Available at cinemas and on-demand.
Written and directed by Lee Isaac Chung, is this gentle and charming story of a young Korean family, the Yi’s, set in Regans 1980’s free enterprise driven United States. Jacob (Steven Yeun) has uprooted his family from their Californian home to 50 acres of potential farmland in Arkansas. Wife, Monica (Yeri Han) is less than impressed with the “house on wheels” she finds for her and the children, Anne (Noel Cho) and David (Alan S. Kim). They are not the American dream family, their relationship is clearly strained by the upheaval, financial pressure and concerns about David’s heart condition. To this they are about to add Soonja (Yuh Jung Youn), Monica’s mum, who is not your usual grandma material.
In all honesty I was not as bowled over by Minari as some, but that’s not to say there isn’t much to enjoy. It’s not the classic rags to riches story, even if it does have some of the ingredients. In reality this is less about a chase for success and more a gentle portrait of life, its ups and in the Yi’s case, its heartwrenching downs.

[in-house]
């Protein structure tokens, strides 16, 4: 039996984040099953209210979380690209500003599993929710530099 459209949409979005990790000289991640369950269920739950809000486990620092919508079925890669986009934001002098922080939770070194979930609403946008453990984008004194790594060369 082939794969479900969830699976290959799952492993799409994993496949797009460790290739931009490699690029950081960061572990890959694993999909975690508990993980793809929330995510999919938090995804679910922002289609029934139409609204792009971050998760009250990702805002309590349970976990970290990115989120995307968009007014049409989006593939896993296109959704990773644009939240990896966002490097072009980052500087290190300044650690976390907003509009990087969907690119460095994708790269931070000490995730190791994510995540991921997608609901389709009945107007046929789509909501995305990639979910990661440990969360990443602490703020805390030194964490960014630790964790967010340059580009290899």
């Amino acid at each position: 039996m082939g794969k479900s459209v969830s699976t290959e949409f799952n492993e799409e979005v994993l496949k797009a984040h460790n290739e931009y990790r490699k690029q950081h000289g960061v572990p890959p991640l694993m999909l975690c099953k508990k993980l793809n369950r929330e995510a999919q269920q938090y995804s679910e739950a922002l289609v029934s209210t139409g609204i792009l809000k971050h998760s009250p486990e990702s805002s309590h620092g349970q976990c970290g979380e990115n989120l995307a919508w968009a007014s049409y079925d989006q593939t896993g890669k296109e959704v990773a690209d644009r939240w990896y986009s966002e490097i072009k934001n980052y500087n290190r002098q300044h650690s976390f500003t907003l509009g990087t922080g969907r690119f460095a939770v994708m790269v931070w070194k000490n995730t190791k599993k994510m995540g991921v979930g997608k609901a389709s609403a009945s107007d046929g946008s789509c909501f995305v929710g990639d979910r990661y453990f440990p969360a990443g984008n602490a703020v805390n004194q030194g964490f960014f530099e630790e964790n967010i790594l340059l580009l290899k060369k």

The storytelling and the cast paint a very engaging picture, with characters who you care about and a family whose story you want to see work. But we also see the difficulties of a family trying to make its way in the world, without losing touch with its Korean roots.
The performances are full of gentle charm, with, as her Oscar would suggest, many a scene stolen by Youn’s grandma. Alongside her is a lovely performance from Will Patton as Paul, a god fearing local, whose helpful and hopeful nature counteracts Jacobs concerns and pressures.
While I wasn’t completely blown away, I do love a slow meandering story about life and Minari’s story is full of charm, very watchable and touching.